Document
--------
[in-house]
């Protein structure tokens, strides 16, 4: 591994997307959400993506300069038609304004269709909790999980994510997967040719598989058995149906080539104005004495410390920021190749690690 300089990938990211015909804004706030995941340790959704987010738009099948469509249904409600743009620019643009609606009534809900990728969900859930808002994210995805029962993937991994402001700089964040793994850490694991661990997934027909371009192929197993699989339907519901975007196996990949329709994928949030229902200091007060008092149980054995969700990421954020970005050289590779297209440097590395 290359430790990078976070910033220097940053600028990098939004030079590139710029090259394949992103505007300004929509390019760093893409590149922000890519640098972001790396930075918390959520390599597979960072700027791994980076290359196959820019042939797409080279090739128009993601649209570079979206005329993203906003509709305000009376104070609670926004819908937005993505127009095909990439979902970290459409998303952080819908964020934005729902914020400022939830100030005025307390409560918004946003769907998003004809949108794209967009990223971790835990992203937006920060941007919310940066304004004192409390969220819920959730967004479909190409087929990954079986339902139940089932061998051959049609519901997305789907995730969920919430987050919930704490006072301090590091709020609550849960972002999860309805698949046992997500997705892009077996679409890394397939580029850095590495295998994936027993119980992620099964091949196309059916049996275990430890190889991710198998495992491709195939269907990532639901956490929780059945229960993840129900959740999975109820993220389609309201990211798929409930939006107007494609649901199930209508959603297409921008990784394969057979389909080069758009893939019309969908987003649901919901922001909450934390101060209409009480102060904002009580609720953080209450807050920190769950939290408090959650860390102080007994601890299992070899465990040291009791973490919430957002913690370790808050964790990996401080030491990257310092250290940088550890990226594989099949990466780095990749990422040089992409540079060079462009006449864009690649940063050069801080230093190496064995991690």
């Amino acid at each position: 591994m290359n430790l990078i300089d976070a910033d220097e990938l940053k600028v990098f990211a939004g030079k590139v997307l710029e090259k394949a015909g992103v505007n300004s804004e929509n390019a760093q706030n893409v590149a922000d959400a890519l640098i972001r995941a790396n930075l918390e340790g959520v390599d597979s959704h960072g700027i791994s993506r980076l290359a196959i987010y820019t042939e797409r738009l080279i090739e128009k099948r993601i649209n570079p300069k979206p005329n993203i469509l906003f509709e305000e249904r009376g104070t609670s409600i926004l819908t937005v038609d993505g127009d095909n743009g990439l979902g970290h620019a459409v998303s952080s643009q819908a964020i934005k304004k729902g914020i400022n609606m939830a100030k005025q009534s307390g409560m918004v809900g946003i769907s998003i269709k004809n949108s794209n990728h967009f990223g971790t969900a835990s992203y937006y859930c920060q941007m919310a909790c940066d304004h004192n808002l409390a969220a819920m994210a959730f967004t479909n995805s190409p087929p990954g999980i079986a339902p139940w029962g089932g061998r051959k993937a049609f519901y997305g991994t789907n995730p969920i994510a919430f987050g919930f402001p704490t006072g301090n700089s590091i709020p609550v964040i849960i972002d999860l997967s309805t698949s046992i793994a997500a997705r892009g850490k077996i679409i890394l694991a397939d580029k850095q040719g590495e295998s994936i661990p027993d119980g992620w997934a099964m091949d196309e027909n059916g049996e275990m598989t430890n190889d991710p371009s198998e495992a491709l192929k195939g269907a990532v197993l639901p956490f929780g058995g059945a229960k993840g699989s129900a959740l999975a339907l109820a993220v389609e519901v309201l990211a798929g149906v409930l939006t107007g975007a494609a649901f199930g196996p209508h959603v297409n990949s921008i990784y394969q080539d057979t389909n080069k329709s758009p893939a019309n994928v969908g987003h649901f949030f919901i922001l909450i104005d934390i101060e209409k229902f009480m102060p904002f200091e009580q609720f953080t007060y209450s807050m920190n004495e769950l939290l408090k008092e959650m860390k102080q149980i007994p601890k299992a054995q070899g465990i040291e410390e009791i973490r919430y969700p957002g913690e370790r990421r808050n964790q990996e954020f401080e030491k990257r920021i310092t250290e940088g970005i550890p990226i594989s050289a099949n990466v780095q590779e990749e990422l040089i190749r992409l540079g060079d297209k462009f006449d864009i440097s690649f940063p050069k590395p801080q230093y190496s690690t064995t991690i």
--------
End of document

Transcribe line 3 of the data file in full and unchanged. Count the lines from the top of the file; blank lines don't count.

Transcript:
């Amino acid at each position: 591994m290359n430790l990078i300089d976070a910033d220097e990938l940053k600028v990098f990211a939004g030079k590139v997307l710029e090259k394949a015909g992103v505007n300004s804004e929509n390019a760093q706030n893409v590149a922000d959400a890519l640098i972001r995941a790396n930075l918390e340790g959520v390599d597979s959704h960072g700027i791994s993506r980076l290359a196959i987010y820019t042939e797409r738009l080279i090739e128009k099948r993601i649209n570079p300069k979206p005329n993203i469509l906003f509709e305000e249904r009376g104070t609670s409600i926004l819908t937005v038609d993505g127009d095909n743009g990439l979902g970290h620019a459409v998303s952080s643009q819908a964020i934005k304004k729902g914020i400022n609606m939830a100030k005025q009534s307390g409560m918004v809900g946003i769907s998003i269709k004809n949108s794209n990728h967009f990223g971790t969900a835990s992203y937006y859930c920060q941007m919310a909790c940066d304004h004192n808002l409390a969220a819920m994210a959730f967004t479909n995805s190409p087929p990954g999980i079986a339902p139940w029962g089932g061998r051959k993937a049609f519901y997305g991994t789907n995730p969920i994510a919430f987050g919930f402001p704490t006072g301090n700089s590091i709020p609550v964040i849960i972002d999860l997967s309805t698949s046992i793994a997500a997705r892009g850490k077996i679409i890394l694991a397939d580029k850095q040719g590495e295998s994936i661990p027993d119980g992620w997934a099964m091949d196309e027909n059916g049996e275990m598989t430890n190889d991710p371009s198998e495992a491709l192929k195939g269907a990532v197993l639901p956490f929780g058995g059945a229960k993840g699989s129900a959740l999975a339907l109820a993220v389609e519901v309201l990211a798929g149906v409930l939006t107007g975007a494609a649901f199930g196996p209508h959603v297409n990949s921008i990784y394969q080539d057979t389909n080069k329709s758009p893939a019309n994928v969908g987003h649901f949030f919901i922001l909450i104005d934390i101060e209409k229902f009480m102060p904002f200091e009580q609720f953080t007060y209450s807050m920190n004495e769950l939290l408090k008092e959650m860390k102080q149980i007994p601890k299992a054995q070899g465990i040291e410390e009791i973490r919430y969700p957002g913690e370790r990421r808050n964790q990996e954020f401080e030491k990257r920021i310092t250290e940088g970005i550890p990226i594989s050289a099949n990466v780095q590779e990749e990422l040089i190749r992409l540079g060079d297209k462009f006449d864009i440097s690649f940063p050069k590395p801080q230093y190496s690690t064995t991690i």